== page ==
Happy (Diana Penty, aka Punjabi Kudi) lives life to the fullest. In fact, Happy is so happy that she leaves her fiancée, Bagga (Jimmy Shergill, aka Tera Bhai) for Tun-Tuna maestro Guddu (Ali Faizal, aka Dil-Jala Ashiq) by jumping from a window into a flower truck waiting to whisk her away to his loving embrace. In her happiness, she lands onto a truck bearing gifts (fruits, mangoes from Ratnagiri, basically the greatest hits of the Indian fruit scene) to Pakistan (haw!). The truck’s end destination is Bilal Khan (Abhay Deol, aka Jinnah 2.0, but less lying and more friendly), a rising politician who would rather play cricket. Who wouldn’t?

IF you think you know where the plot is headed, no cookies for you because the movie knows it too. What it wants from you is attention, what it promises (like a certain someone in 1947) is a few laughs. What is delivers is a lot of laughs. Moving from one set piece to the next and crossing more borders than a Dan Brown novel, it delivers humor in spades! Everything from the writing, to the dialogue, to the nuances of the characters is aimed at making sure you laugh.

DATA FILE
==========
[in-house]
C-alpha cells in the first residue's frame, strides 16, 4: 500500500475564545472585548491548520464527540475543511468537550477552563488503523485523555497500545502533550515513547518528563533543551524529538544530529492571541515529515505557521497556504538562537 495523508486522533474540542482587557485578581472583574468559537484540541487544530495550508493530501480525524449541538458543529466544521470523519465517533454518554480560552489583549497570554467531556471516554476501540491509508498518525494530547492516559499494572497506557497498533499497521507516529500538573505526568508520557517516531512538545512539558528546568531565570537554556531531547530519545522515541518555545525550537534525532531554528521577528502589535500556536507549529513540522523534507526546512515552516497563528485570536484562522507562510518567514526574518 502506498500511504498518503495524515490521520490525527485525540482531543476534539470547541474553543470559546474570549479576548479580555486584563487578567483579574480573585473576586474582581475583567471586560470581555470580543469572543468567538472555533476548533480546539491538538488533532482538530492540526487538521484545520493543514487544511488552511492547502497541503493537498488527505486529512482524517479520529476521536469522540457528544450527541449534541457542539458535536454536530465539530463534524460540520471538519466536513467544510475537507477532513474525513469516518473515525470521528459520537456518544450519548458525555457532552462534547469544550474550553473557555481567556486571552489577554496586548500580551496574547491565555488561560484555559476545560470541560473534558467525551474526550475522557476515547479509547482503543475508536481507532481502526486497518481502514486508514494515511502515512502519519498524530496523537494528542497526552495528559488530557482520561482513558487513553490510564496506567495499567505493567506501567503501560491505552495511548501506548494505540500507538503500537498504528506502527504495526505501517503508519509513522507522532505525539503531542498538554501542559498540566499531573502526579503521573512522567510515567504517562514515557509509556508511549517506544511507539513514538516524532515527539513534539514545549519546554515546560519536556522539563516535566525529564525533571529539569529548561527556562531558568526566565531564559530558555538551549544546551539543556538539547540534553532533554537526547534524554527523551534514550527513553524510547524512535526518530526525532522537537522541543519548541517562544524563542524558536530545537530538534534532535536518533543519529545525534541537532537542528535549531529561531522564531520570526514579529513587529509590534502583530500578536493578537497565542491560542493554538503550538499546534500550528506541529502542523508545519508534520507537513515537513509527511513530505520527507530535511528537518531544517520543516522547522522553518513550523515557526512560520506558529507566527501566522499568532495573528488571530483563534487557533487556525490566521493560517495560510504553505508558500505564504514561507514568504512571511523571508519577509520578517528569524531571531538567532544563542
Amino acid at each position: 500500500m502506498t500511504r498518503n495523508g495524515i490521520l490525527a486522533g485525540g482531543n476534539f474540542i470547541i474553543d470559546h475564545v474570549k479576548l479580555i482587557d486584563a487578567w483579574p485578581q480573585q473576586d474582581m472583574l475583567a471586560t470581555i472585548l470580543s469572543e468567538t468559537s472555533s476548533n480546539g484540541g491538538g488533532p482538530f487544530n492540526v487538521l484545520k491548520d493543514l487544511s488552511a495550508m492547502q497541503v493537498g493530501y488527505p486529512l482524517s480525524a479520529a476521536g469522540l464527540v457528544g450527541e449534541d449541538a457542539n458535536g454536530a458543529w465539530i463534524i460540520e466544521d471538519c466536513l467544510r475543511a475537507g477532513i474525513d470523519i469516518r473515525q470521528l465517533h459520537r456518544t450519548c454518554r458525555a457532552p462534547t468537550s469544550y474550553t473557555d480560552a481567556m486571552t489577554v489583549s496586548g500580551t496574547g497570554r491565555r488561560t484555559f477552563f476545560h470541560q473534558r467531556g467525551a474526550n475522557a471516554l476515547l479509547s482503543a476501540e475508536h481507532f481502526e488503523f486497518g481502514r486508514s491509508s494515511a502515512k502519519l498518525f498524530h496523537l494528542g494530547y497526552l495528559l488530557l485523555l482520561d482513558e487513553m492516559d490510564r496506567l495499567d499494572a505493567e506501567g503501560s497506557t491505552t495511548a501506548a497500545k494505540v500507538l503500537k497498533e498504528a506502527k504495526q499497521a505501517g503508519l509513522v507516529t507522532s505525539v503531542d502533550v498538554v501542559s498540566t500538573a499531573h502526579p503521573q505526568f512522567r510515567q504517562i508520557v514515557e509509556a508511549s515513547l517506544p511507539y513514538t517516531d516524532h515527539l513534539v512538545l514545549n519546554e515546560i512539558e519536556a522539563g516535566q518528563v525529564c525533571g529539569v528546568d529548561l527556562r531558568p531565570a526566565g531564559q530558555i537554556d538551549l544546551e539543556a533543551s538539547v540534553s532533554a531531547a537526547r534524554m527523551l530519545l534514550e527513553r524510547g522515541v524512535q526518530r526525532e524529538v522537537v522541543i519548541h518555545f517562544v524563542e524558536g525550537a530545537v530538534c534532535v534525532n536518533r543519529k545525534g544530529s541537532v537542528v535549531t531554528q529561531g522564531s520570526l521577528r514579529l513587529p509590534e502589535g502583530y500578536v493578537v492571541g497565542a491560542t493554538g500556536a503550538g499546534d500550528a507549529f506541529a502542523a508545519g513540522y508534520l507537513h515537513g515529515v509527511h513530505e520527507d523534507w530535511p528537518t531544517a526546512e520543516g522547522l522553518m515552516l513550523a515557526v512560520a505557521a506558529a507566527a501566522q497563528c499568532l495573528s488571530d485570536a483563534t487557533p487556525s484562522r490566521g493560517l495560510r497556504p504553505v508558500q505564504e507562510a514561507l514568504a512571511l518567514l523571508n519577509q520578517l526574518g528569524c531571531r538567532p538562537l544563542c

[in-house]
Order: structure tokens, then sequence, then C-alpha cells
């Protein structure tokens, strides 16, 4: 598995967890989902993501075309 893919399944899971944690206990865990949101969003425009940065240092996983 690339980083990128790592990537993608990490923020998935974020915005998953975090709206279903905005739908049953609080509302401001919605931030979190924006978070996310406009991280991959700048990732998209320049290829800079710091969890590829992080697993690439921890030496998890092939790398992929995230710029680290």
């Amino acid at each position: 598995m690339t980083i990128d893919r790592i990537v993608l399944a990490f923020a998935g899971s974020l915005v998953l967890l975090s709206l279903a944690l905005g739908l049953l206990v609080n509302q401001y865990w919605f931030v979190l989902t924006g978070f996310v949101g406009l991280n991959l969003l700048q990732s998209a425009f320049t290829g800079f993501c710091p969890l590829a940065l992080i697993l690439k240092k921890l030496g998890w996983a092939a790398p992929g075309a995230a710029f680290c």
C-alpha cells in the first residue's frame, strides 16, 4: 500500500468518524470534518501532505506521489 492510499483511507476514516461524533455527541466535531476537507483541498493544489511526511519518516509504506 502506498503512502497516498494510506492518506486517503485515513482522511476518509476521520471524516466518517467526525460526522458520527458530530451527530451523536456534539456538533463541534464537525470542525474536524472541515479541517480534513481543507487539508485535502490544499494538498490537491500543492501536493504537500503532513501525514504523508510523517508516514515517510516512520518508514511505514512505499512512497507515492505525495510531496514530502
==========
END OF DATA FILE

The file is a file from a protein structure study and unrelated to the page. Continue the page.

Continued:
Piyush Mishra excels at doing what my college professor failed at; he gives you a KG level crash course in Urdu. (respect for calling ‘music’, ‘mausiki’ and ‘siesta’ is ‘kailulla’) I feel bad for Jimmy Shergill, like really bad. Every movie he is in these days, guy gets left on the altar (no worries, Jimbo. You and I are in the same boat) but he makes sure you laugh at his misery. He is a bro in the movie, no seriously, he calls everyone he meets for two minutes bhai and refers to himself as ‘tera bhai’. If I’m ever in Amritsar and need someone to bail me out, I’m calling mera bhai, okay?